On Gaydar Research: A Common-Sense Rebuttal to a “Scientific” Quandary


Perhaps you saw the news story making the rounds today about the science of “gaydar”? Apparently a couple of geniuses affiliated with Tufts University came up with an “experiment” in which they showed participants “90 faces belonging to homosexual men and heterosexual men for intervals ranging from 33 milliseconds to 10 seconds.” When the participants were given a minimum of 100 milliseconds, they “correctly identified sexual orientation nearly 70% of the time.” (We learned about this groundbreaking research on The Daily Dish via Three Quarks Daily).

Thus we are told that “people can accurately judge the sexual orientation of other individuals by glancing at their faces, according to new research. The finding builds on the growing theory that the subconscious mind detects and probably guides much more of human behavior than is realized.” Not that we want to read too much into this, but Andrew Sullivan’s reaction seemed pretty typical — or perhaps typically gullible — to us: “[Gaydar] exists,” he proclaims in the tone of a local news anchor, “and we’re pretty good at it.”

We understand the reaction, because on its most superficial level the study seems to reaffirm what any thinking person already knows, i.e., that we react to and judge others on a gut level. But as much as we love to indulge in our own (need it be said: flawless) gaydar over drinks at a bar — or really, pretty much anywhere — we hesitate to embrace any pseudo-science passed off under a cloak of objectivity, particularly when it seems to play on and perpetuate a stereotype about “gay” physiognomy, which has as much validity as its racial counterpart.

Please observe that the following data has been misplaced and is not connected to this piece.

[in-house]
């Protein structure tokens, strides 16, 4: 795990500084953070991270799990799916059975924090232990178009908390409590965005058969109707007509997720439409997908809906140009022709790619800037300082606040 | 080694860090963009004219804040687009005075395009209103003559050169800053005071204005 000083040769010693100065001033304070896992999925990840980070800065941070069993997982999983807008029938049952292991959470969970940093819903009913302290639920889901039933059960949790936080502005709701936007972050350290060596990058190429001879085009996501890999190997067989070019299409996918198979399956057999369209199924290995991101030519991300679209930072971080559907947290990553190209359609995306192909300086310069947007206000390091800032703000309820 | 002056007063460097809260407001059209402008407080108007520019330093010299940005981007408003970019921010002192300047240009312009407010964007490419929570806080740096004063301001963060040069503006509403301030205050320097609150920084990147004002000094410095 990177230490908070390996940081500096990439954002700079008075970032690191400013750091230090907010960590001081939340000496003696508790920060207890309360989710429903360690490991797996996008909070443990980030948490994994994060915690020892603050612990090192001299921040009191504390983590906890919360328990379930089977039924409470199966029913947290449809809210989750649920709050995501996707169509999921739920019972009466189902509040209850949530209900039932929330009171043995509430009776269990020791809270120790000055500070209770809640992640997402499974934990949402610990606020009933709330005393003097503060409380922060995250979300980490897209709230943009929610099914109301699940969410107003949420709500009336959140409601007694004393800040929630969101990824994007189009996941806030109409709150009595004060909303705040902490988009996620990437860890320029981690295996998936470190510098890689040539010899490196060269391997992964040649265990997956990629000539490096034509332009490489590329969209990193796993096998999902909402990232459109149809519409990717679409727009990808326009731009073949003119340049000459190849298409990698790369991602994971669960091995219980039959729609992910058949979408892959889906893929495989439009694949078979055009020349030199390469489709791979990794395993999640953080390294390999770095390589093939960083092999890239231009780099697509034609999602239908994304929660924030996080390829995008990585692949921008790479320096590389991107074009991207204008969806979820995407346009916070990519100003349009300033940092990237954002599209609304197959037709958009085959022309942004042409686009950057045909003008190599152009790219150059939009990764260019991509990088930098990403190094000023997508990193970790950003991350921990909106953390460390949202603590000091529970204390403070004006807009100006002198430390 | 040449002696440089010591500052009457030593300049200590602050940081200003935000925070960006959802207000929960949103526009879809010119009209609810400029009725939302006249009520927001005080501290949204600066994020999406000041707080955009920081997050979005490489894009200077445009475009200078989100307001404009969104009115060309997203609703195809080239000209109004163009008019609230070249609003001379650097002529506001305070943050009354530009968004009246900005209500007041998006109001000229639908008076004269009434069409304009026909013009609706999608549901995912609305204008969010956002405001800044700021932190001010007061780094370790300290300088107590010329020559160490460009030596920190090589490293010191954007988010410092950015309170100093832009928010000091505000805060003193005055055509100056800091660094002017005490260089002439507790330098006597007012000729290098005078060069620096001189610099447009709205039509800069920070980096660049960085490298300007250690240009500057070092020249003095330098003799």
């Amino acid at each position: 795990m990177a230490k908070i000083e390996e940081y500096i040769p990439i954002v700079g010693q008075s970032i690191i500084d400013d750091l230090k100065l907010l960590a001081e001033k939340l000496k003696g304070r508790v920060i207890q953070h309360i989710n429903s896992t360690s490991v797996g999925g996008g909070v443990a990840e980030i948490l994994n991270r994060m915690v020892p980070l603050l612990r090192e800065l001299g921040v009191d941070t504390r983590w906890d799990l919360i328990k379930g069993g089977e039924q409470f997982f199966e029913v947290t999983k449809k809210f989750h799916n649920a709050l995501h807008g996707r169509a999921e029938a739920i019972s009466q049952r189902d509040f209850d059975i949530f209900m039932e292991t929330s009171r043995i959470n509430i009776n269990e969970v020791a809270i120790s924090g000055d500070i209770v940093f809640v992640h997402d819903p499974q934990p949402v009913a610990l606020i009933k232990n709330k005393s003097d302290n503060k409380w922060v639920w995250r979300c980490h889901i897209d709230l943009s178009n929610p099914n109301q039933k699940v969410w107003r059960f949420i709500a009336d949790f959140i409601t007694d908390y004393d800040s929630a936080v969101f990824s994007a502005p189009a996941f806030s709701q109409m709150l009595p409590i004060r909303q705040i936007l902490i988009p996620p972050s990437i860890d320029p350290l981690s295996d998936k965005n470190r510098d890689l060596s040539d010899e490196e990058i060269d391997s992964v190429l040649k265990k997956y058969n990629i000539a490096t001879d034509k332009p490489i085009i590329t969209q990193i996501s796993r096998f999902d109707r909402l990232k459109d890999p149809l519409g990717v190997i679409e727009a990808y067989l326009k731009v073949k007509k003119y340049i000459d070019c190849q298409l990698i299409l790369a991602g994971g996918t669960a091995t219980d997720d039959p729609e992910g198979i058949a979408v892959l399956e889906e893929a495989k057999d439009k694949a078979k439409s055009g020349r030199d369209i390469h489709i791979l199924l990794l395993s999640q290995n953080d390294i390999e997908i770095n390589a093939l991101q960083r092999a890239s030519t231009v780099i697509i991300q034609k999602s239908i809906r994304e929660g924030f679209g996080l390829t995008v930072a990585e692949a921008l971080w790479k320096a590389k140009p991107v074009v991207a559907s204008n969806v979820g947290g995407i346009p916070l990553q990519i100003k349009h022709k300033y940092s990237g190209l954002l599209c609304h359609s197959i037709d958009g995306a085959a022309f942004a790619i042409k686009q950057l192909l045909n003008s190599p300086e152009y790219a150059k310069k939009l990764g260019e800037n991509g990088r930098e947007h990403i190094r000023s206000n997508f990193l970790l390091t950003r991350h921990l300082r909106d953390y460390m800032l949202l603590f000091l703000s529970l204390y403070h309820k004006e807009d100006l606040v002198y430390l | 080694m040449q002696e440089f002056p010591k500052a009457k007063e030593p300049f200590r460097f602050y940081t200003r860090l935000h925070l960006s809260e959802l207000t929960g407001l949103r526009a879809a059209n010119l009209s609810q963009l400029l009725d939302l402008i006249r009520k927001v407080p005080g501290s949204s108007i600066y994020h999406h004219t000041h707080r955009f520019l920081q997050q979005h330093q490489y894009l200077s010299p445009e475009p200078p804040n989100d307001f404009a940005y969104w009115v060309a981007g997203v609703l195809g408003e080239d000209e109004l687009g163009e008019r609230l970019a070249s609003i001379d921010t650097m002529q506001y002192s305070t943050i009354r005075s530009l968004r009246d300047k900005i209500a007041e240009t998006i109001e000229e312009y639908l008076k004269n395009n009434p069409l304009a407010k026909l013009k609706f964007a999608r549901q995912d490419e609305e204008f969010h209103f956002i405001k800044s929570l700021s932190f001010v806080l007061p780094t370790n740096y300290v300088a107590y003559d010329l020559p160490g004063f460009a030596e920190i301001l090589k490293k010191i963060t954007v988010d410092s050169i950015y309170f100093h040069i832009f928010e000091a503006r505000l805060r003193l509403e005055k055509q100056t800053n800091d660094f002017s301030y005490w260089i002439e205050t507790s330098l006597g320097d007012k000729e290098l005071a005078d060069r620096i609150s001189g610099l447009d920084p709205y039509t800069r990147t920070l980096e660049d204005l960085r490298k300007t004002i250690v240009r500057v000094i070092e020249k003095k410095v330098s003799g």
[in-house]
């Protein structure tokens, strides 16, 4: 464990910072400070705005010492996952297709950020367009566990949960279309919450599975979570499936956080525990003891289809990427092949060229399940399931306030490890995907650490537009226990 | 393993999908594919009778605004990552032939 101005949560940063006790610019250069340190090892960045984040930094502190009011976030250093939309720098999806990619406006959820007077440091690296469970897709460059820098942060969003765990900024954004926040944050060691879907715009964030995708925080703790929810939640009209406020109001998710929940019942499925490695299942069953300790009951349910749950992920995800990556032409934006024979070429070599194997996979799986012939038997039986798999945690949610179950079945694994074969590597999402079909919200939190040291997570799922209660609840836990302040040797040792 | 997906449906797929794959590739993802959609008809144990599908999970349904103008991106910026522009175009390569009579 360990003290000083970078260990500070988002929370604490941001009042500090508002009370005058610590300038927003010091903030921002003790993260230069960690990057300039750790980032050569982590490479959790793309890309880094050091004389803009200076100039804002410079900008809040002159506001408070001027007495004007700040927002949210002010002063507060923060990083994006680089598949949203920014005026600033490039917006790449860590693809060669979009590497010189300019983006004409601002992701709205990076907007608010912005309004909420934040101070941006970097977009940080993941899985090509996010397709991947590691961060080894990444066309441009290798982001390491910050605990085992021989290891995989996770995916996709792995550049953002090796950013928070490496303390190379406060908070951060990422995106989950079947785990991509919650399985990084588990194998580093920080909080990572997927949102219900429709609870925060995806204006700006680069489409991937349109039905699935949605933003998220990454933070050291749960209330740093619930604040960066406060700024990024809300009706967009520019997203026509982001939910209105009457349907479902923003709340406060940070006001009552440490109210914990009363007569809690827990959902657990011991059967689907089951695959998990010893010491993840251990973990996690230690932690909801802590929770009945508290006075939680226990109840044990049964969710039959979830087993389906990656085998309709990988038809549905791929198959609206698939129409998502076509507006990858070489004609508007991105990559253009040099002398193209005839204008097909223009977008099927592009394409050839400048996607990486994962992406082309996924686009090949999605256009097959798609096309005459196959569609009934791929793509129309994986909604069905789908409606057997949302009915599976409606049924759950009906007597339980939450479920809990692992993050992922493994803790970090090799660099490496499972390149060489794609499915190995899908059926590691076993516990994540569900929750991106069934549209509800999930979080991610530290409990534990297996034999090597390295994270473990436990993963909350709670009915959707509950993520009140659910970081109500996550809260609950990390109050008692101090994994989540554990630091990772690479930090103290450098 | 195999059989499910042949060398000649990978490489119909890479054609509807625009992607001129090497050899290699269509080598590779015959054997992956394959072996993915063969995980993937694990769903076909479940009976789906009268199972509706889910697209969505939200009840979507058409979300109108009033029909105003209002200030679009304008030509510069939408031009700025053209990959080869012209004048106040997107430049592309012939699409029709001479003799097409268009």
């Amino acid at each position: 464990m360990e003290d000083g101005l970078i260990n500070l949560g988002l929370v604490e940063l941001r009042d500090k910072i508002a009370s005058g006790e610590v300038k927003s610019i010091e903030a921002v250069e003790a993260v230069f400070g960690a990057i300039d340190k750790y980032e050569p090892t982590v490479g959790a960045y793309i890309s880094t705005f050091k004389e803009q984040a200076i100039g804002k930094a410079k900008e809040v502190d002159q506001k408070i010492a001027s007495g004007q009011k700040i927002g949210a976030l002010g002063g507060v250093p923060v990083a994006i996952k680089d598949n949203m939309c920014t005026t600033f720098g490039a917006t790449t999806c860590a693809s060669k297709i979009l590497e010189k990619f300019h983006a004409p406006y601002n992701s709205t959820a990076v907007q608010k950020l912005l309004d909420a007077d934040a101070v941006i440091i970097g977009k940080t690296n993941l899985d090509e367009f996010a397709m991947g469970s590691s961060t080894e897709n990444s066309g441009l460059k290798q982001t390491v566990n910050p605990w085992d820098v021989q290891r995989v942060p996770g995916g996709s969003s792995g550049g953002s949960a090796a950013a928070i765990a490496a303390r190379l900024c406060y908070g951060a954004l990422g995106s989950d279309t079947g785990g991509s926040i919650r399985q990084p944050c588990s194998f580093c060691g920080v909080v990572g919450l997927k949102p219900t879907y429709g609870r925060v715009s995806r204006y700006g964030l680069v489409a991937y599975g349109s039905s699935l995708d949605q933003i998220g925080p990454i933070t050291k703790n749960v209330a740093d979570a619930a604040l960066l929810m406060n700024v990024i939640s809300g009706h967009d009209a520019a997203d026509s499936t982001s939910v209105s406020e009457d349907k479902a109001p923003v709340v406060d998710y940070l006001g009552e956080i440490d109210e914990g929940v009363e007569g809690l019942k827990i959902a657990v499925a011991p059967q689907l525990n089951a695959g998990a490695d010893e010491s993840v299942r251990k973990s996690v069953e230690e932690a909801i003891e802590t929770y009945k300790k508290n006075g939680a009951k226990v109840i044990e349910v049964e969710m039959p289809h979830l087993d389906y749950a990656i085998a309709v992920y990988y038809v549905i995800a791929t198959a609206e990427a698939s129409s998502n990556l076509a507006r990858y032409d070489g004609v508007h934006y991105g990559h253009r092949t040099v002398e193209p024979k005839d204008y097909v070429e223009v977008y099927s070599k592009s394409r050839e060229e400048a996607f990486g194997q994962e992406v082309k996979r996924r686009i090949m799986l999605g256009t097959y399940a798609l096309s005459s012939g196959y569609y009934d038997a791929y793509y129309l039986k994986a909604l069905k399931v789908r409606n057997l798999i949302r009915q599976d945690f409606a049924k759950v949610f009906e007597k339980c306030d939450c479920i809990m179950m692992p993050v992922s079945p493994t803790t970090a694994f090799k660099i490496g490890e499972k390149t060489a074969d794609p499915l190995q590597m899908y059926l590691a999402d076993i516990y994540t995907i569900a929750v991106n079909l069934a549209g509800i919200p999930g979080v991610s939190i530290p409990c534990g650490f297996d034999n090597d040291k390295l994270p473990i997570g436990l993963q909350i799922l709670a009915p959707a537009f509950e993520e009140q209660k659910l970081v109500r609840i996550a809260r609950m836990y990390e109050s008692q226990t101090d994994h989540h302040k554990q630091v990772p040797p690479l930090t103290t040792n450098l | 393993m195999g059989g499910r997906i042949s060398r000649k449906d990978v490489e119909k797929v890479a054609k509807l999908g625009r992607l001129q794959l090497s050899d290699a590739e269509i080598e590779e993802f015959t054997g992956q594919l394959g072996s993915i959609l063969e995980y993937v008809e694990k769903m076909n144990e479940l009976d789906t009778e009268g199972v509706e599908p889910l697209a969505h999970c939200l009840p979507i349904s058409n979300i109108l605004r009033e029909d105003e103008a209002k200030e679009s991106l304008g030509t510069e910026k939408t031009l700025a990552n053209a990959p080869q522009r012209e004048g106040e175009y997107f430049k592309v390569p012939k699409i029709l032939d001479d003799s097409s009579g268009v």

Questions we’d like to ask: were the homos “manly” fags — like Rock Hudson or Tom Cruise — or were they “girly” fags like Chris Crocker or Lady Bunny? And how exactly did the researchers determine that these men were gay or straight? Did they have sex with them, or did they just take their word for it? (Because unless it’s the former, we’re not inclined to believe anyone.) The fact that the men even allowed themselves to be photographed and identified as “homosexual” means that — if nothing else — they were not closeted and “straight-acting,” i.e., the kind of men who are known to engage in 99.5 percent of homosexual acts at any given moment around the world, yet — more to the point — are never, ever the kind who allow themselves to be photographed for a study, even one in the name of “science” underwritten by an elite safety school like Tufts.

Having seen too many scientists proclaim verdicts from an ivory tower instead of opening their eyes to the real world, we have a nose for bias; often completely unacknowledged, it’s the kind of bias that implies that the best option is to be straight and anything else is a shortcoming. Unfortunately — but as usual — something smells very wrong here.

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